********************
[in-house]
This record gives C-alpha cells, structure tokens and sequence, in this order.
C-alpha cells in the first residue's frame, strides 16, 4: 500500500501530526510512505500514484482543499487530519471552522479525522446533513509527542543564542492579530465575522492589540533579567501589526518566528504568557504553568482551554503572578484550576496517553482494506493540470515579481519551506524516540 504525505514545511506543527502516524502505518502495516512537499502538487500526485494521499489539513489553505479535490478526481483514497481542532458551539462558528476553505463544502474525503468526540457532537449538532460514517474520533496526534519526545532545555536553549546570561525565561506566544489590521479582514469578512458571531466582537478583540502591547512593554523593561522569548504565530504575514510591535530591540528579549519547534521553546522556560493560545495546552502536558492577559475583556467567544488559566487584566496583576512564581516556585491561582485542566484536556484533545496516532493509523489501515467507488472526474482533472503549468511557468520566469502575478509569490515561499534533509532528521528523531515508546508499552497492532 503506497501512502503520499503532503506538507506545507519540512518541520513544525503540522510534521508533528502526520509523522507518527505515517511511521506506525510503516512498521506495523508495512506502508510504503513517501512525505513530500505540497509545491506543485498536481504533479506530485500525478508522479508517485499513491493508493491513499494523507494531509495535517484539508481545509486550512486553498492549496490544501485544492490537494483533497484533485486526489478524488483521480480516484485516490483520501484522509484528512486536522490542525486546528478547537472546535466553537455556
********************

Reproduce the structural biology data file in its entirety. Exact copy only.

[in-house]
This record gives C-alpha cells, structure tokens and sequence, in this order.
C-alpha cells in the first residue's frame, strides 16, 4: 500500500501530526510512505500514484482543499487530519471552522479525522446533513509527542543564542492579530465575522492589540533579567501589526518566528504568557504553568482551554503572578484550576496517553482494506493540470515579481519551506524516540 504525505514545511506543527502516524502505518502495516512537499502538487500526485494521499489539513489553505479535490478526481483514497481542532458551539462558528476553505463544502474525503468526540457532537449538532460514517474520533496526534519526545532545555536553549546570561525565561506566544489590521479582514469578512458571531466582537478583540502591547512593554523593561522569548504565530504575514510591535530591540528579549519547534521553546522556560493560545495546552502536558492577559475583556467567544488559566487584566496583576512564581516556585491561582485542566484536556484533545496516532493509523489501515467507488472526474482533472503549468511557468520566469502575478509569490515561499534533509532528521528523531515508546508499552497492532 503506497501512502503520499503532503506538507506545507519540512518541520513544525503540522510534521508533528502526520509523522507518527505515517511511521506506525510503516512498521506495523508495512506502508510504503513517501512525505513530500505540497509545491506543485498536481504533479506530485500525478508522479508517485499513491493508493491513499494523507494531509495535517484539508481545509486550512486553498492549496490544501485544492490537494483533497484533485486526489478524488483521480480516484485516490483520501484522509484528512486536522490542525486546528478547537472546535466553537455556